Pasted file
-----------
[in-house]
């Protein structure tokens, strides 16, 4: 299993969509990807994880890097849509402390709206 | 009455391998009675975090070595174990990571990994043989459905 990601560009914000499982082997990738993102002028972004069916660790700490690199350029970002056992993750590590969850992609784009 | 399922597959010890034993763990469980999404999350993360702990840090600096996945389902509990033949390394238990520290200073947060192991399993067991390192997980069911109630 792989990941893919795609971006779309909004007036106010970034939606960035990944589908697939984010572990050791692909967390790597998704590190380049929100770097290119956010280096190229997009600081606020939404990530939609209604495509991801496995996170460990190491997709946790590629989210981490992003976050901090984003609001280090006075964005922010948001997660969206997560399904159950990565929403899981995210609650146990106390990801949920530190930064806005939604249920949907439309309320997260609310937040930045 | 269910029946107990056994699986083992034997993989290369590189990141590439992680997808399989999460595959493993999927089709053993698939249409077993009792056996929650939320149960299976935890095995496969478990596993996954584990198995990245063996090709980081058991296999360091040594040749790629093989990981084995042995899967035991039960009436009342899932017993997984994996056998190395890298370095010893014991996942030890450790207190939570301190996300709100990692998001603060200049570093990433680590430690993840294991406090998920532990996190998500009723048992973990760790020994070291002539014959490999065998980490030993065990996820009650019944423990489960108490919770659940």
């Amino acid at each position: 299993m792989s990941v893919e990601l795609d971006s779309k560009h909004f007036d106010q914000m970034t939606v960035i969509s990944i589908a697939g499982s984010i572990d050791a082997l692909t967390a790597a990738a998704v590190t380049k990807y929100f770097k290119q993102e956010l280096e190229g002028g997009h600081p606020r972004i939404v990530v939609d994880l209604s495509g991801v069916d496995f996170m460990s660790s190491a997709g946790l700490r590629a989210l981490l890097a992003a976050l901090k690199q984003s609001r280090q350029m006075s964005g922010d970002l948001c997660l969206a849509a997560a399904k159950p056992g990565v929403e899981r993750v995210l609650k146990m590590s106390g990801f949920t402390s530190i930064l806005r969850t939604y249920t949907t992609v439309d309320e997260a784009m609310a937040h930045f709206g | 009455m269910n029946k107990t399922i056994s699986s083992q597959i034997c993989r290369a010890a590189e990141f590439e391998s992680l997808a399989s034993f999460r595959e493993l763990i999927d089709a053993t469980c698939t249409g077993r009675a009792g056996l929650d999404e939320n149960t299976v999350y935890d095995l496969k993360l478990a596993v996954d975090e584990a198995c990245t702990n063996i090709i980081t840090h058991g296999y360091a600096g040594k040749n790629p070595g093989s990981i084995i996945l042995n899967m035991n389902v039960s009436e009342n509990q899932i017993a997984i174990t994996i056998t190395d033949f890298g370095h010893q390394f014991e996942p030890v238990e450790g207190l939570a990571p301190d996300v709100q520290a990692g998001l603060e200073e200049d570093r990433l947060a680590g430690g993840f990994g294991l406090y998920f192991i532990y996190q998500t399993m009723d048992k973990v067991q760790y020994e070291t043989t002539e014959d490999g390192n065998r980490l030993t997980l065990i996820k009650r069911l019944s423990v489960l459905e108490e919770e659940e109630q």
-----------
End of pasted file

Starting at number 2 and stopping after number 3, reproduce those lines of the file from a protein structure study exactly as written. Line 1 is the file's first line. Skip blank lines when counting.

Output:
């Protein structure tokens, strides 16, 4: 299993969509990807994880890097849509402390709206 | 009455391998009675975090070595174990990571990994043989459905 990601560009914000499982082997990738993102002028972004069916660790700490690199350029970002056992993750590590969850992609784009 | 399922597959010890034993763990469980999404999350993360702990840090600096996945389902509990033949390394238990520290200073947060192991399993067991390192997980069911109630 792989990941893919795609971006779309909004007036106010970034939606960035990944589908697939984010572990050791692909967390790597998704590190380049929100770097290119956010280096190229997009600081606020939404990530939609209604495509991801496995996170460990190491997709946790590629989210981490992003976050901090984003609001280090006075964005922010948001997660969206997560399904159950990565929403899981995210609650146990106390990801949920530190930064806005939604249920949907439309309320997260609310937040930045 | 269910029946107990056994699986083992034997993989290369590189990141590439992680997808399989999460595959493993999927089709053993698939249409077993009792056996929650939320149960299976935890095995496969478990596993996954584990198995990245063996090709980081058991296999360091040594040749790629093989990981084995042995899967035991039960009436009342899932017993997984994996056998190395890298370095010893014991996942030890450790207190939570301190996300709100990692998001603060200049570093990433680590430690993840294991406090998920532990996190998500009723048992973990760790020994070291002539014959490999065998980490030993065990996820009650019944423990489960108490919770659940």
């Amino acid at each position: 299993m792989s990941v893919e990601l795609d971006s779309k560009h909004f007036d106010q914000m970034t939606v960035i969509s990944i589908a697939g499982s984010i572990d050791a082997l692909t967390a790597a990738a998704v590190t380049k990807y929100f770097k290119q993102e956010l280096e190229g002028g997009h600081p606020r972004i939404v990530v939609d994880l209604s495509g991801v069916d496995f996170m460990s660790s190491a997709g946790l700490r590629a989210l981490l890097a992003a976050l901090k690199q984003s609001r280090q350029m006075s964005g922010d970002l948001c997660l969206a849509a997560a399904k159950p056992g990565v929403e899981r993750v995210l609650k146990m590590s106390g990801f949920t402390s530190i930064l806005r969850t939604y249920t949907t992609v439309d309320e997260a784009m609310a937040h930045f709206g | 009455m269910n029946k107990t399922i056994s699986s083992q597959i034997c993989r290369a010890a590189e990141f590439e391998s992680l997808a399989s034993f999460r595959e493993l763990i999927d089709a053993t469980c698939t249409g077993r009675a009792g056996l929650d999404e939320n149960t299976v999350y935890d095995l496969k993360l478990a596993v996954d975090e584990a198995c990245t702990n063996i090709i980081t840090h058991g296999y360091a600096g040594k040749n790629p070595g093989s990981i084995i996945l042995n899967m035991n389902v039960s009436e009342n509990q899932i017993a997984i174990t994996i056998t190395d033949f890298g370095h010893q390394f014991e996942p030890v238990e450790g207190l939570a990571p301190d996300v709100q520290a990692g998001l603060e200073e200049d570093r990433l947060a680590g430690g993840f990994g294991l406090y998920f192991i532990y996190q998500t399993m009723d048992k973990v067991q760790y020994e070291t043989t002539e014959d490999g390192n065998r980490l030993t997980l065990i996820k009650r069911l019944s423990v489960l459905e108490e919770e659940e109630q």